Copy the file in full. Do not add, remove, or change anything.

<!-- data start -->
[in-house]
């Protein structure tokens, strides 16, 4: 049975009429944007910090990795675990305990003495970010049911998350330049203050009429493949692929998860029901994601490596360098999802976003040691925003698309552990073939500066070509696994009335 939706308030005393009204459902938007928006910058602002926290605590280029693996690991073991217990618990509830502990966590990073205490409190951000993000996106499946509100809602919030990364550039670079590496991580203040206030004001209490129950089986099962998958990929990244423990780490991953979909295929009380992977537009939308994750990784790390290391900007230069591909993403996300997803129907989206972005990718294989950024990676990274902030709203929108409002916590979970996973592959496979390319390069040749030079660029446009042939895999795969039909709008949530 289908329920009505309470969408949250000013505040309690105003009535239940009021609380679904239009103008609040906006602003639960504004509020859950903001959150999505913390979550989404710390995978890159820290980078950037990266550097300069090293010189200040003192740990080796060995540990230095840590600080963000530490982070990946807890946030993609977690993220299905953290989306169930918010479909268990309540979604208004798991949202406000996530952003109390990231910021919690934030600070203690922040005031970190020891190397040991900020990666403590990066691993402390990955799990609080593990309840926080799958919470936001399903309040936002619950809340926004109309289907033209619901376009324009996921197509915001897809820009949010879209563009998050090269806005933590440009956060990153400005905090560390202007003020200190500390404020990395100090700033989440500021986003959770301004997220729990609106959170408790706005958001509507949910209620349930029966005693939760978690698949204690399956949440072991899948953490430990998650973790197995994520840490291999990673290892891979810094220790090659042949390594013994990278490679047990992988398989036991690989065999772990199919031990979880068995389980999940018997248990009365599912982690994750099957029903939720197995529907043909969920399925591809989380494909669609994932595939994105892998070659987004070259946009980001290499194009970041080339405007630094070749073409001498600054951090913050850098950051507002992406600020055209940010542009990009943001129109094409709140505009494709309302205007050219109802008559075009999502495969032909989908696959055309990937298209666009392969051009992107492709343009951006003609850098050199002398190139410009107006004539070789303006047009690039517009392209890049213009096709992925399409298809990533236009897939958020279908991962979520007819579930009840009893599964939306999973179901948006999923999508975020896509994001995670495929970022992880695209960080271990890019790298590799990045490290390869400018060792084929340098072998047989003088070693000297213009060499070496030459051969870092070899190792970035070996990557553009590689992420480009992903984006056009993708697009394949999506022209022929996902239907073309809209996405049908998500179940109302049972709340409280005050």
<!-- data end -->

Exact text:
[in-house]
């Protein structure tokens, strides 16, 4: 049975009429944007910090990795675990305990003495970010049911998350330049203050009429493949692929998860029901994601490596360098999802976003040691925003698309552990073939500066070509696994009335 939706308030005393009204459902938007928006910058602002926290605590280029693996690991073991217990618990509830502990966590990073205490409190951000993000996106499946509100809602919030990364550039670079590496991580203040206030004001209490129950089986099962998958990929990244423990780490991953979909295929009380992977537009939308994750990784790390290391900007230069591909993403996300997803129907989206972005990718294989950024990676990274902030709203929108409002916590979970996973592959496979390319390069040749030079660029446009042939895999795969039909709008949530 289908329920009505309470969408949250000013505040309690105003009535239940009021609380679904239009103008609040906006602003639960504004509020859950903001959150999505913390979550989404710390995978890159820290980078950037990266550097300069090293010189200040003192740990080796060995540990230095840590600080963000530490982070990946807890946030993609977690993220299905953290989306169930918010479909268990309540979604208004798991949202406000996530952003109390990231910021919690934030600070203690922040005031970190020891190397040991900020990666403590990066691993402390990955799990609080593990309840926080799958919470936001399903309040936002619950809340926004109309289907033209619901376009324009996921197509915001897809820009949010879209563009998050090269806005933590440009956060990153400005905090560390202007003020200190500390404020990395100090700033989440500021986003959770301004997220729990609106959170408790706005958001509507949910209620349930029966005693939760978690698949204690399956949440072991899948953490430990998650973790197995994520840490291999990673290892891979810094220790090659042949390594013994990278490679047990992988398989036991690989065999772990199919031990979880068995389980999940018997248990009365599912982690994750099957029903939720197995529907043909969920399925591809989380494909669609994932595939994105892998070659987004070259946009980001290499194009970041080339405007630094070749073409001498600054951090913050850098950051507002992406600020055209940010542009990009943001129109094409709140505009494709309302205007050219109802008559075009999502495969032909989908696959055309990937298209666009392969051009992107492709343009951006003609850098050199002398190139410009107006004539070789303006047009690039517009392209890049213009096709992925399409298809990533236009897939958020279908991962979520007819579930009840009893599964939306999973179901948006999923999508975020896509994001995670495929970022992880695209960080271990890019790298590799990045490290390869400018060792084929340098072998047989003088070693000297213009060499070496030459051969870092070899190792970035070996990557553009590689992420480009992903984006056009993708697009394949999506022209022929996902239907073309809209996405049908998500179940109302049972709340409280005050």